A few weeks ago, I preached on the importance of the Definition of Chalcedon to a right celebration of Christmas. At the same time, Gregory Shane Morris reposted something he had written defending a Protestant use of the title “Mother of God” as applied to Mary. One of my parishioners posted a clip from my sermon in the comments over at his post, one of his commenters called my reading of Chalcedon “Nestorian,” and so I thought I should say something.
Now Nestorianism emphasizes the distinctiveness of the two natures (divine and human) in Jesus such that they are tied together merely in appearance. The orthodox position is that there is a personal hypostatic union of the natures in the person of the Lord Jesus, but without confusing, mingling, or confounding the natures. One person, not a schizophrenic, with two natures. The word hypostases is the Greek word for person, and thus it is that anyone who affirms the hypostatic union, as I do, is therefore not a Nestorian.
But what does it mean to not confound the two natures? Let me repeat something I said in the sermon, and then apply it to a mistake our Lutheran brothers make. This is not to pick on them, but it highlights the issues nicely.
That which is predicated of one nature (Deity) may be predicated of the person (the Lord Jesus). That which is predicated of the other nature (humanity) can also be predicated of the person (the Lord Jesus). Thus we can say the Lord Jesus is Almighty God. Jesus is Jehovah. And we can also say that characteristics of finite humanity can be applied to Jesus, without qualification. He slept because He was tired. He ate because He was hungry. He walked because He needed to get there.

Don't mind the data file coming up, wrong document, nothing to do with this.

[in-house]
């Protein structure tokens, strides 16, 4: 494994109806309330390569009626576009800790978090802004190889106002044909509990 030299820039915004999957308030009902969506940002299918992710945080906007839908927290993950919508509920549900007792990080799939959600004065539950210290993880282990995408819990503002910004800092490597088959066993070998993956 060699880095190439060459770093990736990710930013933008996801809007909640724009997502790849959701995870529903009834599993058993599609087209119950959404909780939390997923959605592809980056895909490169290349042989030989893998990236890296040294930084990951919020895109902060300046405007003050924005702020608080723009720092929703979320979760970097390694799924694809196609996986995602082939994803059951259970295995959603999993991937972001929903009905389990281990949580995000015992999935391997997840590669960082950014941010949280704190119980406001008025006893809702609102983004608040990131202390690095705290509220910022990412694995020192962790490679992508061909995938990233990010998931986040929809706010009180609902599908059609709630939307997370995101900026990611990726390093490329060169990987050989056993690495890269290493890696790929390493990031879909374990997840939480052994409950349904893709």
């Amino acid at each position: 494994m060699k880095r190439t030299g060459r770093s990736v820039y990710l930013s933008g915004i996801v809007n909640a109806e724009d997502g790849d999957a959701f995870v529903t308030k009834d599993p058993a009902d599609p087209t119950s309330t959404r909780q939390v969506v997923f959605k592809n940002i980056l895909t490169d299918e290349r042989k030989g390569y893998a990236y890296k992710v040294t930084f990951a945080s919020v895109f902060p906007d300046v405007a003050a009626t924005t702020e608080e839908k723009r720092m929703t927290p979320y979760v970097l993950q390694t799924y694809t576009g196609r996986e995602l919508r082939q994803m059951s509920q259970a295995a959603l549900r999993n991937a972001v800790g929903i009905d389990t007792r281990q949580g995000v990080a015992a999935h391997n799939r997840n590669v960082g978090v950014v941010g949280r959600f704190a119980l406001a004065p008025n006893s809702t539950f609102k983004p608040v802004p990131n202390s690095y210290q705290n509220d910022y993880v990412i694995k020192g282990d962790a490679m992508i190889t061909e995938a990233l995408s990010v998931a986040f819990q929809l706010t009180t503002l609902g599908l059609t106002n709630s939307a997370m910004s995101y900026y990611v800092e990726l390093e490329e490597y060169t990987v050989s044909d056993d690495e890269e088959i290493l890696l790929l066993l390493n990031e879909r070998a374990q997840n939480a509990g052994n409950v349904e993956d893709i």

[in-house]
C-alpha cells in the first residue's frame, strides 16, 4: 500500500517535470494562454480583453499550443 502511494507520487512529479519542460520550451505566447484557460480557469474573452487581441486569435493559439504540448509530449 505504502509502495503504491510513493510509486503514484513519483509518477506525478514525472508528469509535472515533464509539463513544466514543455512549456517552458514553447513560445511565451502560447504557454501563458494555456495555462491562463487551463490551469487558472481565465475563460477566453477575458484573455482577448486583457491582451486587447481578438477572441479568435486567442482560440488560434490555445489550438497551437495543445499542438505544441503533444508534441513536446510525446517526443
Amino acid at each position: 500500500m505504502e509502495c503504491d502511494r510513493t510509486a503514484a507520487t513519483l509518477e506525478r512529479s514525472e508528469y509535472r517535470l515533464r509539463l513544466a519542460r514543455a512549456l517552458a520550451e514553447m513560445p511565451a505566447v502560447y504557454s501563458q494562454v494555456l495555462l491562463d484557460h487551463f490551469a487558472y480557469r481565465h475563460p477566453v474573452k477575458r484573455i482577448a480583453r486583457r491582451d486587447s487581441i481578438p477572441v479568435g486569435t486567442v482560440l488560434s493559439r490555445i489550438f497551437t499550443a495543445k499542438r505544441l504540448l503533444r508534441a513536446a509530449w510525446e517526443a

But that which is predicated of one nature cannot be predicated of the other nature. That way lies madness. Infinitude is not finite.
In Luther’s defense of his view of the Lord’s Supper, one of his arguments rested on the ubiquity (omnipresence) of Christ’s body. His body was present “in, with, and under” the bread and wine because His body was present everywhere. But this contradicts the caution of Chalcedon. An attribute of Deity (omnipresence) cannot be predicated of Christ’s human body. Christ’s human body is exalted in the heavens, but it is finite. It is there and not here.
Now use of this argument against a Lutheran understanding of the Supper depends in no way upon a Nestorian reading of Chalcedon.
Now, on to theotokos, the phrase used in Chalcedon to describe Mary, mother of our Lord. Here it is:
“. . . but yet as regards his manhood begotten, for us men and for our salvation, of Mary the Virgin, the God-bearer”
So Morris is exactly correct that “God-bearer” (theotokos) is not about Mary — it concerns Jesus. The interest was to preserve the Nicene confession of the Deity of Christ. Yes, and a thousand amens. So then, do I confess that Mary is theotokos, God-bearer? I most certainly do — as regards His manhood. This is not a Nestorian reading. It is more like what I like to describe as a diagram-the-sentence-reading.
So then, Mary is the mother of the one who is God. She is not the source or font of Deity, which would be absurd to confess, a point which Morris also affirms. But it is not so absurd that Chalcedon declined to guard against it—as “regards his Godhead, begotten of the Father before the ages.” His Deity is from His Father; His humanity from His mother.
I mean, you could tell at a glance. He had His mother’s eyes.